Extended silence about the state of fundraising for the two new residential colleges — which former President Richard Levin first announced over five years ago — has given way to a percolation of rumors surrounding a large gift the University will allegedly announce in the near future.

The total cost associated with the planning and construction of the two new residential colleges is approximately $500 million, of which Yale has officially secured roughly $200 million. Architecture School Dean Robert A.M. Stern, whose firm Robert A.M. Stern Architects designed the plans for the construction, told the News Thursday morning he has heard the University has secured a donation toward the remaining $300 million, though he added that he does not think the gift will completely cover the outstanding balance. Last fall, administrators said they would not authorize construction before completing the necessary fundraising.

“My understanding is that President Salovey will be announcing two to three major projects during his inauguration, and I believe that the residential colleges is one of them,” Stern said.

Stern said he knows little more about the gift’s size or donor, and declined to reveal his sources.

Vice President for Development Joan O’Neill said she has no information to provide about a significant gift toward the new colleges.

“There’s no story,” she said.

The colleges were originally scheduled for completion this fall, but the University postponed the construction when the recession hit in the fall of 2008.

One staff member with close ties to Woodbridge Hall, who wished to remain anonymous, said senior coworkers are speaking about the colleges as if the University is gearing up to break ground, discussing details about the construction and how to fit an influx of vehicles onto Prospect Street near the site of the new residences.

“People are operating under the assumption that they’re happening,” the staff member said. “It seems like the new colleges are being spoken of in the present tense.” The staff member added that the inauguration will likely be the occasion for the announcement.

But if the University is planning on moving forward with construction soon, it has yet to file building permits to do so. The last updates on the site permits for the construction site at 70 Sachem St. were for electrical and mechanical preparation on March 22 and April 10, respectively.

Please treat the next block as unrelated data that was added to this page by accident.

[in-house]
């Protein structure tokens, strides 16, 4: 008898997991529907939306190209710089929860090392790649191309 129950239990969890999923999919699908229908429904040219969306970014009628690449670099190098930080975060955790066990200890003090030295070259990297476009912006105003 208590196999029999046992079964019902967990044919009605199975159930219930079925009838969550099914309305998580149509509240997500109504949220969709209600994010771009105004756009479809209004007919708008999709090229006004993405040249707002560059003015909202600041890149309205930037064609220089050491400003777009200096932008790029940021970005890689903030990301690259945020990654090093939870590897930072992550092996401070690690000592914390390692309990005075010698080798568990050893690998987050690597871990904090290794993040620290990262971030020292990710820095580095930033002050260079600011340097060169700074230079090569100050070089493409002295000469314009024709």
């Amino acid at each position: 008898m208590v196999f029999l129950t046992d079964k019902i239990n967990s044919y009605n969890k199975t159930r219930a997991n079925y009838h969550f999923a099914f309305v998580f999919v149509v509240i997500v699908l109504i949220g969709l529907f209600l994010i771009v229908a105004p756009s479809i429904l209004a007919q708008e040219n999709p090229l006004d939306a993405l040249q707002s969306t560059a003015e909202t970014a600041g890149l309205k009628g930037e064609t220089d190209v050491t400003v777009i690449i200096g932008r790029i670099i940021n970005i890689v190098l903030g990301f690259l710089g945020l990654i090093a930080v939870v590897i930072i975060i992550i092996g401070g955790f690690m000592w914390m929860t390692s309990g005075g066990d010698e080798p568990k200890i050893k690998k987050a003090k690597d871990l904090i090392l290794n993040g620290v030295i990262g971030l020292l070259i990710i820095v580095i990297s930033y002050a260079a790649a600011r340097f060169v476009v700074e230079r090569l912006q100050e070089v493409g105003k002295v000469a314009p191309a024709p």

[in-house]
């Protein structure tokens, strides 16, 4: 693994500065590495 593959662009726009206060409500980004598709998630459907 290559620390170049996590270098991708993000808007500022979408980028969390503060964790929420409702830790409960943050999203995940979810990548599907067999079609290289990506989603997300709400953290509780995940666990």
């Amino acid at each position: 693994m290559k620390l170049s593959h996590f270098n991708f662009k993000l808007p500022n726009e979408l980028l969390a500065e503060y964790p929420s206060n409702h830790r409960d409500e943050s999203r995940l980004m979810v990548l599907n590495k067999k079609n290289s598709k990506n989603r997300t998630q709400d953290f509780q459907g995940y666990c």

Jimmy Lu ’77, chair of the Association of Yale Alumni Board of Directors, said discussions of an impending gift frequently crop up during alumni gatherings.

Last spring, when alumni gathered on campus for a dinner for Sterling Fellows, a class of donor to Yale, on May 3, another anonymous Yale staff member said many expected an announcement about the colleges during the event.

The staff member told the News a group of alumni gathered in Mory’s after the dinner, and discussion turned to how they had believed Levin would announce the groundbreaking.

Thomas Ketchum ’72, present at the dinner and Mory’s afterward, told the News that the event was a celebration in Levin’s honor, and confirmed that alumni present had heard rumors that the University would announce a big gift soon.

But Levin told the News the next day that while the University was always working on large gifts, he did not expect anything would be ready to announce within the next few months.

University President Peter Salovey told the News on Aug. 27 that he could not discuss the state of fundraising for the two new colleges beyond how gifts for the college were “continuing to come in.”

Salovey could not be reached for comment Thursday.

He added that though nothing was scheduled at the time, the University would provide an update to the community sometime during the fall semester, since it had “been a while” since the last announcement.

Turner Construction Company is slated to undertake the construction on the currently-empty lots behind Grove Street Cemetery.